Less Than Half of California 3rd Graders Being Proficient in Math is Hope?

I just read some remarkable spin today over at EdSource. I originally pointed to an article they published warning California policymakers and parents to use the Smarter Balanced scores “with caution.” As expected the scores were stagnant.

But there’s a bright spot! 3rd Graders scores are improving!

From EdSource:

Third-graders’ relatively high scores on the statewide assessments, administered in the spring of 2017 and released last week, indicated that the Common Core standards — which those children have been learning since kindergarten — may be having a positive impact on math education.

Nearly 47 percent of 3rd-graders met or exceeded the math standards, the highest number of any grade level. By comparison, only 32.14 percent of 11th-graders — who spent most of their school years studying the old standards — met or exceeded standards.

Third-graders have shown steady improvement since 2015, when the Smarter Balanced test was first introduced. In 2015, 40 percent met or exceeded standards, and last year 46 percent did.

Some are getting excited about less than one-half of California’s third graders meeting and exceeding standards. Also, apparently the definition of “relatively high” has changed. These students have been under Common Core since the beginning and still, only 47 percent meet or exceed the standards.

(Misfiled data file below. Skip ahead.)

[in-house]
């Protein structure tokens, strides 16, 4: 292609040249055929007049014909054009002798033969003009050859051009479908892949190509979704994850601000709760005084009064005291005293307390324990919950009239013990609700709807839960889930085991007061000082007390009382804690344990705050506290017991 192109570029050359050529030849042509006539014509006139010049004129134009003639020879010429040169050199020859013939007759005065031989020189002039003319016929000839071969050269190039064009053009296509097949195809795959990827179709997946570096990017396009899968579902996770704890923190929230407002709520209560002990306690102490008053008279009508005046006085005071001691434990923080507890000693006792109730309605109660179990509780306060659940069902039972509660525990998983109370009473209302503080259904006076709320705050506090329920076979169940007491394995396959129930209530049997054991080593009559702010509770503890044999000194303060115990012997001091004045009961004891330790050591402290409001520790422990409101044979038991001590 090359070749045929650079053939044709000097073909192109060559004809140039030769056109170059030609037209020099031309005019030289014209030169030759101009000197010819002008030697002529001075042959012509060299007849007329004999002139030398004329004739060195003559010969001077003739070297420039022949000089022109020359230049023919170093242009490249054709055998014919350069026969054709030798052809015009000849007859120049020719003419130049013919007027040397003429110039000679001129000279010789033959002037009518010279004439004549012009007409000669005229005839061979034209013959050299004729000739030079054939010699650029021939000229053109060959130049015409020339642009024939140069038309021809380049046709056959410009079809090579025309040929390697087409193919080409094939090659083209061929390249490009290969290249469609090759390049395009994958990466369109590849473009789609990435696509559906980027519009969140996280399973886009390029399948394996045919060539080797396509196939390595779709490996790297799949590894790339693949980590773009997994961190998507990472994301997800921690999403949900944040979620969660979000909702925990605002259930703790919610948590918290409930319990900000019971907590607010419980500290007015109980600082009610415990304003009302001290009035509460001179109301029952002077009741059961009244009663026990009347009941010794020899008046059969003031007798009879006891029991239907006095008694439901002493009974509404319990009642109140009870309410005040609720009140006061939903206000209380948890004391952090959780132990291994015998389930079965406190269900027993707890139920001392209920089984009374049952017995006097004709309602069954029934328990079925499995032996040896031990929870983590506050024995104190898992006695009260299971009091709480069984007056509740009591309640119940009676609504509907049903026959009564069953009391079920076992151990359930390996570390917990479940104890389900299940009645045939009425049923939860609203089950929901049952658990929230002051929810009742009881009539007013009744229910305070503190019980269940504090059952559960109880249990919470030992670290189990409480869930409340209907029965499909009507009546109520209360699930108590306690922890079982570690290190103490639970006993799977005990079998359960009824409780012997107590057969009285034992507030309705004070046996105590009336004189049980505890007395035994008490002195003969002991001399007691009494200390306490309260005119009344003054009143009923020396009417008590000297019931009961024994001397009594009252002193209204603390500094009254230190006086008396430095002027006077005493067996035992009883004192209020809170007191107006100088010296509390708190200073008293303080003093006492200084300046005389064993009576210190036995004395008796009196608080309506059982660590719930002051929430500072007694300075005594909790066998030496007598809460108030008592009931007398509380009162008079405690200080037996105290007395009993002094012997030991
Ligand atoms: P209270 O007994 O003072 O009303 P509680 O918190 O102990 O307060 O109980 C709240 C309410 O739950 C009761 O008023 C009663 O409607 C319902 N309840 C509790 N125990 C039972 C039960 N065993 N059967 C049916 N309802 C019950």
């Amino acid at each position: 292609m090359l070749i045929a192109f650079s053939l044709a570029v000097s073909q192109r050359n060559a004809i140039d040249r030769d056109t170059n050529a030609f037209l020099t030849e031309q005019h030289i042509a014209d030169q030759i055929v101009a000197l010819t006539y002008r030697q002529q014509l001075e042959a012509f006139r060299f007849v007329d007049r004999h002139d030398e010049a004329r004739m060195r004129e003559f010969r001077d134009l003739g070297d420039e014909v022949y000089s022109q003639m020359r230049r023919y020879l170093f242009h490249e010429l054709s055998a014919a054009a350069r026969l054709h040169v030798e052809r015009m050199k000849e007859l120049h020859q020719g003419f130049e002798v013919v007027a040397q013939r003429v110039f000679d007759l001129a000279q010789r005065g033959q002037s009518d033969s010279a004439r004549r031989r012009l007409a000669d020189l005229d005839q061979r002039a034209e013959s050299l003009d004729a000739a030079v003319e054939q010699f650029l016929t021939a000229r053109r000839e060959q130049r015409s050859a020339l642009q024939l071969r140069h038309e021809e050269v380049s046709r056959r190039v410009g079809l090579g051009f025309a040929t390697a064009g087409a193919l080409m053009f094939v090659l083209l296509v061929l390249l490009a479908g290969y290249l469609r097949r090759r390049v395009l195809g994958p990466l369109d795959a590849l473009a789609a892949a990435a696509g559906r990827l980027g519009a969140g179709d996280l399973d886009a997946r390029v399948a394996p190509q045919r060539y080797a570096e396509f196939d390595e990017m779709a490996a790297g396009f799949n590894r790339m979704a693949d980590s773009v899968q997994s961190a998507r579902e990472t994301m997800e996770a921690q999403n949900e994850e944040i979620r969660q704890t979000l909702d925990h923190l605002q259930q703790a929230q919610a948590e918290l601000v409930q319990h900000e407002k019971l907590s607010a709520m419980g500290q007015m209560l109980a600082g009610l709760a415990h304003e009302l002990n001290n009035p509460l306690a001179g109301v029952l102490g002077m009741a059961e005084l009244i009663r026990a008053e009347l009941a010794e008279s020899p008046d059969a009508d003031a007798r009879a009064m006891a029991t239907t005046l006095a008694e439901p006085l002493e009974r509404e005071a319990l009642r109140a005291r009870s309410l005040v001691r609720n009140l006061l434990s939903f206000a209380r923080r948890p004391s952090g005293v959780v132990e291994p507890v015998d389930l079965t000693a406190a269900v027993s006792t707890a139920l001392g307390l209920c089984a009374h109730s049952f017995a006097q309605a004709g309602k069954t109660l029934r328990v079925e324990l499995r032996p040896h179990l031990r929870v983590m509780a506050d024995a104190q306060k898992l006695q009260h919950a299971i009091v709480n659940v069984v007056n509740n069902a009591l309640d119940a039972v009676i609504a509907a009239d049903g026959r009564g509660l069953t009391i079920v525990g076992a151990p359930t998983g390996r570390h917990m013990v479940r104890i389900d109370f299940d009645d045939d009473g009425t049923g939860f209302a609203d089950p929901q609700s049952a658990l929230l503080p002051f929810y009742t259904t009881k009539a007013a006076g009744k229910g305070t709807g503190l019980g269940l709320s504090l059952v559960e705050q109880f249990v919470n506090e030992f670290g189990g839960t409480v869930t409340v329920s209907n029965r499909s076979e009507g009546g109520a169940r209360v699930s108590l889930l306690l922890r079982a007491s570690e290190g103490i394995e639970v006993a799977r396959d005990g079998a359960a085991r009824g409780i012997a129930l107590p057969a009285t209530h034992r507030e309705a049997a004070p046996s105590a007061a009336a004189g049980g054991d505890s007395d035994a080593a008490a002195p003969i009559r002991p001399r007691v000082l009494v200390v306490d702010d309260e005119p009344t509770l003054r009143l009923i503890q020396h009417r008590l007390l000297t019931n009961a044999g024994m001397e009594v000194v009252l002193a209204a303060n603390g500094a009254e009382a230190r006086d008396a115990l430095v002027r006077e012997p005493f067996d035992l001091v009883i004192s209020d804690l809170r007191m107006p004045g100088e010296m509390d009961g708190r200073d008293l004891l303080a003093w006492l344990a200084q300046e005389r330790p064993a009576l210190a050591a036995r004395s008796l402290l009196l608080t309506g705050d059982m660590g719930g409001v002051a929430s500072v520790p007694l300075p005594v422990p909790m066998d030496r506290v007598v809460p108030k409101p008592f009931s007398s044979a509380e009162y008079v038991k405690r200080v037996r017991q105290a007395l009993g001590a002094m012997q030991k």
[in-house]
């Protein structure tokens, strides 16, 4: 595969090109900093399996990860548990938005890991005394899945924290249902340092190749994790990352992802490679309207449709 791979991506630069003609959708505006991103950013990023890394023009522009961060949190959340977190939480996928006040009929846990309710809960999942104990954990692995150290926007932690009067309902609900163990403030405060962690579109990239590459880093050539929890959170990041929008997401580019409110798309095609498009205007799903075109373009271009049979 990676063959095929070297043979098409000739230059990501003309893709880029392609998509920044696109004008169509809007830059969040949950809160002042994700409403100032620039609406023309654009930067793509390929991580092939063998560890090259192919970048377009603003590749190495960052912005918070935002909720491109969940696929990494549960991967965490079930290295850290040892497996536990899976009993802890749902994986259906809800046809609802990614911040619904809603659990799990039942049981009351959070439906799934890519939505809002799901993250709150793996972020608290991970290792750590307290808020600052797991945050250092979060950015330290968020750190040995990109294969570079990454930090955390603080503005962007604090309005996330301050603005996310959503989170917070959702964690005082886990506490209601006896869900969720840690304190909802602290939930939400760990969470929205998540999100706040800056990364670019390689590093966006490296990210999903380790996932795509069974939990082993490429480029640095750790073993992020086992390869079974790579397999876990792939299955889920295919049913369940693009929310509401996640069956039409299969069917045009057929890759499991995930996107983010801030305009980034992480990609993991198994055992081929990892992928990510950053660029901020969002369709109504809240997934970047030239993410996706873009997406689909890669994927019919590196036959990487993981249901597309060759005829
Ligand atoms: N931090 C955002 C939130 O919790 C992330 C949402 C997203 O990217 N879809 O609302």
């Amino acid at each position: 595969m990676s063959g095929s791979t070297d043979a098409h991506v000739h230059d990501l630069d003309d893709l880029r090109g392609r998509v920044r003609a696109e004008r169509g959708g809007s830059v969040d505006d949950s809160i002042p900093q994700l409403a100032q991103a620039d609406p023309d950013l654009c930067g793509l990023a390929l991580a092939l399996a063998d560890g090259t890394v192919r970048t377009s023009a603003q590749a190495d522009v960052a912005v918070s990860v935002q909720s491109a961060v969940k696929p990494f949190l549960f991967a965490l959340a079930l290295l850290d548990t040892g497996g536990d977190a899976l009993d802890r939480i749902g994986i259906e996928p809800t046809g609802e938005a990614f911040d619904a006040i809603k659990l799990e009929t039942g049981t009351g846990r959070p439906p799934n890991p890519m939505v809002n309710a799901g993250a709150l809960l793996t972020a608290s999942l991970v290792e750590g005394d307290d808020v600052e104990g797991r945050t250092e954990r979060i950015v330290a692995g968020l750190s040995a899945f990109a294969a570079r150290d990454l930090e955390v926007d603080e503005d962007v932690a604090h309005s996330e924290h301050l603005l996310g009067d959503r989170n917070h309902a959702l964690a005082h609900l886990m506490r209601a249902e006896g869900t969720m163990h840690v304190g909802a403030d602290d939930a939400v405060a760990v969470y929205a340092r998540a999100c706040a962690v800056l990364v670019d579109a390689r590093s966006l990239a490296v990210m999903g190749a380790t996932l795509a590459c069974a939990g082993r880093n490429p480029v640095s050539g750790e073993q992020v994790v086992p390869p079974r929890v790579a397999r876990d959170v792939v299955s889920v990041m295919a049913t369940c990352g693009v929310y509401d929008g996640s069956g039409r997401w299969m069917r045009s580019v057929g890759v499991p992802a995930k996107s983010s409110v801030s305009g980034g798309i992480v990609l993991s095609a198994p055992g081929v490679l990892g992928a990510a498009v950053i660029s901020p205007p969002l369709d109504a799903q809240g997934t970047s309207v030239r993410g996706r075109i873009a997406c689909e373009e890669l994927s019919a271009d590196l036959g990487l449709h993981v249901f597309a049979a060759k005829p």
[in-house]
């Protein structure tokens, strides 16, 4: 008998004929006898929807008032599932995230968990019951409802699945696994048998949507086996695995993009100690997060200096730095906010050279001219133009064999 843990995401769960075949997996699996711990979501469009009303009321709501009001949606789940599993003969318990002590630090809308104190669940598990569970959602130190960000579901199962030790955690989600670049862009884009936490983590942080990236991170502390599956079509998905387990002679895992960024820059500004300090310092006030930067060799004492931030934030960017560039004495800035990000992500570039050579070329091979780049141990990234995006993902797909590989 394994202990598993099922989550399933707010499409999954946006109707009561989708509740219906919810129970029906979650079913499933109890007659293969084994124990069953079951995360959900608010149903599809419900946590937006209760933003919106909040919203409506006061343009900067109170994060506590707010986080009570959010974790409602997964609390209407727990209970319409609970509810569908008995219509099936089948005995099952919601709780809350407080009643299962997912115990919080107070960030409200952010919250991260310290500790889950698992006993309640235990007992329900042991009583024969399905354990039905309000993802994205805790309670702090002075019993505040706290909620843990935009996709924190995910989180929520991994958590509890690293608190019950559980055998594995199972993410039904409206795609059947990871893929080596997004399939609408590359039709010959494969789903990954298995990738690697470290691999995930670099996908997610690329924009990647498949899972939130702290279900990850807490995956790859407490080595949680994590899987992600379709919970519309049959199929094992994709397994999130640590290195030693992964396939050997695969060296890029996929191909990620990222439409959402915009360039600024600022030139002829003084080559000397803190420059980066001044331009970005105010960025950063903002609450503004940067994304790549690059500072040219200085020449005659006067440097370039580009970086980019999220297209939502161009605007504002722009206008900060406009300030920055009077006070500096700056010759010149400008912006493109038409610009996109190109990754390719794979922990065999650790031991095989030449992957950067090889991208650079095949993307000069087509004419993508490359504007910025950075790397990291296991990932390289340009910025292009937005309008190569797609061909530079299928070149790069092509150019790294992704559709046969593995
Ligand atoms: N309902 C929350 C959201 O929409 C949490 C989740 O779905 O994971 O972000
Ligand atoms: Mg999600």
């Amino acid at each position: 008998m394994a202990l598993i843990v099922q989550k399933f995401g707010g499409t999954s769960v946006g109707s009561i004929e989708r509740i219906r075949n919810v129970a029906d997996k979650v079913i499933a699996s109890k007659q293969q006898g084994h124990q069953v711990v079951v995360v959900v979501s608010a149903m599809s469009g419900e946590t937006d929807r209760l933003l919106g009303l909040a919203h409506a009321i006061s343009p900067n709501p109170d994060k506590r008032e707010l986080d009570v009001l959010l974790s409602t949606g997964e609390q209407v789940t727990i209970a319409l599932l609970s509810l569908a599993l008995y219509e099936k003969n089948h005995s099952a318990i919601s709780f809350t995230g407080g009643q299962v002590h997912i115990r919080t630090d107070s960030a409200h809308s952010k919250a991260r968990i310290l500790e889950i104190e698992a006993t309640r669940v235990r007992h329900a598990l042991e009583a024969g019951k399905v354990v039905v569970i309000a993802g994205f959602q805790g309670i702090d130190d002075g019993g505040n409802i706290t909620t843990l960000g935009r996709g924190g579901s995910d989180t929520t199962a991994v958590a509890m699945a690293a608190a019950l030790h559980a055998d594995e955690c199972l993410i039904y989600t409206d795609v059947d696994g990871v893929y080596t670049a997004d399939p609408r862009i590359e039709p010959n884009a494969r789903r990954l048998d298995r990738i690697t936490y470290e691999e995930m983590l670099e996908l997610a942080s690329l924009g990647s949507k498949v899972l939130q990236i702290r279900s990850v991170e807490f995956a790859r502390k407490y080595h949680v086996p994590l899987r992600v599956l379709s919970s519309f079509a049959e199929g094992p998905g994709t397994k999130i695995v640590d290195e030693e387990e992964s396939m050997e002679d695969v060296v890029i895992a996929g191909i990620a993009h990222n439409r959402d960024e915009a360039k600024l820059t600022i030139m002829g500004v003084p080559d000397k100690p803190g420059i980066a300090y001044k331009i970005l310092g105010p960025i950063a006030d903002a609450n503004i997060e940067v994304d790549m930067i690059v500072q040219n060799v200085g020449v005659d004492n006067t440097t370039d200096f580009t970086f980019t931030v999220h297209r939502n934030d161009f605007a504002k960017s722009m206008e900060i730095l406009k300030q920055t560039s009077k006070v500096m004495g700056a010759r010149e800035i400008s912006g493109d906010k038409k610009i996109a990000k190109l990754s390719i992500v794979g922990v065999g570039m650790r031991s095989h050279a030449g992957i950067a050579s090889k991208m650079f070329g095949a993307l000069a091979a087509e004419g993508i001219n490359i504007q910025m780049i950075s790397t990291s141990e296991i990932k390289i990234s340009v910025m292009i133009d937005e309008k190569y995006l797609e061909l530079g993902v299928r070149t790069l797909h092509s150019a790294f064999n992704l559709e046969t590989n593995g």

In 2016, 46 percent of third-graders met or exceeded standards. As fourth-graders this year only 40.45 percent do. In 2015, 40 percent of third-graders met or exceeded standards, but as fifth-graders this year only 33.83 percent do.

So the only thing I see here is that students’ collective scores worsen the longer they are under Common Core.

But sure, cling to that “glimmer of hope.”

4 thoughts on “Less Than Half of California 3rd Graders Being Proficient in Math is Hope?

  1. The spin was that the students in higher grades hadn´t had CC from the beginning, but the 3rd graders have had it since kindergarten. So Cal Dept of Ed interprets this to mean that the ¨higher scores¨ are due to their work with CC from the beginning as opposed to the older students who were subjected to that awful traditional approach under the awful California standards for years before CC came on the scene. Something like that, anyway.

  2. I wouldn’t put it past the Testucrats at SBAC to cheat, either. There is no oversight or transparency.

  3. So Shane….how many states does this make reporting such dismal results after spending billions of dollars and 7 years in the Common Core experiment?? You didn’t report oit on Tennessee (be glad to send you our results) but we did every bit as poorly as all the other states you did report. We are told this is a benchmatk year using new standards and the poor results was to be expected because of our new standards BUT the new standards are just a rebranding of the Common Core standards. According to Dr. Milgram and Dr. Stotsky they are Common Core with a new name. Dr. Milgram said, about the math standsrds, where Tennessee did make changes the changes were worse than the original Common Core named standards. I sent a report to all TN legislators. What I got back was the sound of crickets. So the spin begins. Yes this was a bench marking year. A starting point, in my opinion, a stsrting point in which they now kmow how they have to structute the data next time to make the results appear to be better and prove out their lies and deceit with the needed positive spin.

    1. I’d be happy to highlight your results. I suspect every state adopting Common Core have seen dismal results.

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